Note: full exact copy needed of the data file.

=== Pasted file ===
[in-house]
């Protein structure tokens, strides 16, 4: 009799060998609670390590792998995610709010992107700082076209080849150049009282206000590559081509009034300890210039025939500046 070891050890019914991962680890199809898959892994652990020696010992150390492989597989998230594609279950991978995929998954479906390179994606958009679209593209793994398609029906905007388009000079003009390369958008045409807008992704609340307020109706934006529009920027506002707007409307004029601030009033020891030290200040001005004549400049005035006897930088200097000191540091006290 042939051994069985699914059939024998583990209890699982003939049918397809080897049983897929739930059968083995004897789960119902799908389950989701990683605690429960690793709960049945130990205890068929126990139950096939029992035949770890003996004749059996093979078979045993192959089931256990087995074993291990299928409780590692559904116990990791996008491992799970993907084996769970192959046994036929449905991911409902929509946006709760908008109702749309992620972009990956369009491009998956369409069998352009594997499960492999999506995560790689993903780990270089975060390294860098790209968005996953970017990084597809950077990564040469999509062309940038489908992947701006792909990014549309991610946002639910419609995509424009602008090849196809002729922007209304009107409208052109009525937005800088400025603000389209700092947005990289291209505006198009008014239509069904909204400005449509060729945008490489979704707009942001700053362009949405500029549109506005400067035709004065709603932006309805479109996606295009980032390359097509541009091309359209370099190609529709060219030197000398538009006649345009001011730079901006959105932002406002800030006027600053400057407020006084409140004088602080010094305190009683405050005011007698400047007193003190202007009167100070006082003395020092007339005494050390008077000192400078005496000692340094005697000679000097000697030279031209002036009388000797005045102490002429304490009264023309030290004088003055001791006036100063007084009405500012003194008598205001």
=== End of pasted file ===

[in-house]
């Protein structure tokens, strides 16, 4: 009799060998609670390590792998995610709010992107700082076209080849150049009282206000590559081509009034300890210039025939500046 070891050890019914991962680890199809898959892994652990020696010992150390492989597989998230594609279950991978995929998954479906390179994606958009679209593209793994398609029906905007388009000079003009390369958008045409807008992704609340307020109706934006529009920027506002707007409307004029601030009033020891030290200040001005004549400049005035006897930088200097000191540091006290 042939051994069985699914059939024998583990209890699982003939049918397809080897049983897929739930059968083995004897789960119902799908389950989701990683605690429960690793709960049945130990205890068929126990139950096939029992035949770890003996004749059996093979078979045993192959089931256990087995074993291990299928409780590692559904116990990791996008491992799970993907084996769970192959046994036929449905991911409902929509946006709760908008109702749309992620972009990956369009491009998956369409069998352009594997499960492999999506995560790689993903780990270089975060390294860098790209968005996953970017990084597809950077990564040469999509062309940038489908992947701006792909990014549309991610946002639910419609995509424009602008090849196809002729922007209304009107409208052109009525937005800088400025603000389209700092947005990289291209505006198009008014239509069904909204400005449509060729945008490489979704707009942001700053362009949405500029549109506005400067035709004065709603932006309805479109996606295009980032390359097509541009091309359209370099190609529709060219030197000398538009006649345009001011730079901006959105932002406002800030006027600053400057407020006084409140004088602080010094305190009683405050005011007698400047007193003190202007009167100070006082003395020092007339005494050390008077000192400078005496000692340094005697000679000097000697030279031209002036009388000797005045102490002429304490009264023309030290004088003055001791006036100063007084009405500012003194008598205001």